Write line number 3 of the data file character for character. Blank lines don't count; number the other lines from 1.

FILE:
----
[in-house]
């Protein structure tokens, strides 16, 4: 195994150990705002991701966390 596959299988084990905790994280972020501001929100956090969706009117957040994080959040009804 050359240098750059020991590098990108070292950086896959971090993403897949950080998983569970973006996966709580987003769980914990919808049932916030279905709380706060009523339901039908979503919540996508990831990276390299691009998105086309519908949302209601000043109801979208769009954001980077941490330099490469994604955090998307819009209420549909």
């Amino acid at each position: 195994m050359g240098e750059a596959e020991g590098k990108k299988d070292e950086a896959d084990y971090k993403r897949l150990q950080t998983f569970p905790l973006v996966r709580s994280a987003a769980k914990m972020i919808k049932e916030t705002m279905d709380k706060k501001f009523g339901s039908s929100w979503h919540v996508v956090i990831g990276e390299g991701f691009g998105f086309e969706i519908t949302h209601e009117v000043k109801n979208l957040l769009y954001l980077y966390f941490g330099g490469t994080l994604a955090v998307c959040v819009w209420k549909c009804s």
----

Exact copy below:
């Amino acid at each position: 195994m050359g240098e750059a596959e020991g590098k990108k299988d070292e950086a896959d084990y971090k993403r897949l150990q950080t998983f569970p905790l973006v996966r709580s994280a987003a769980k914990m972020i919808k049932e916030t705002m279905d709380k706060k501001f009523g339901s039908s929100w979503h919540v996508v956090i990831g990276e390299g991701f691009g998105f086309e969706i519908t949302h209601e009117v000043k109801n979208l957040l769009y954001l980077y966390f941490g330099g490469t994080l994604a955090v998307c959040v819009w209420k549909c009804s």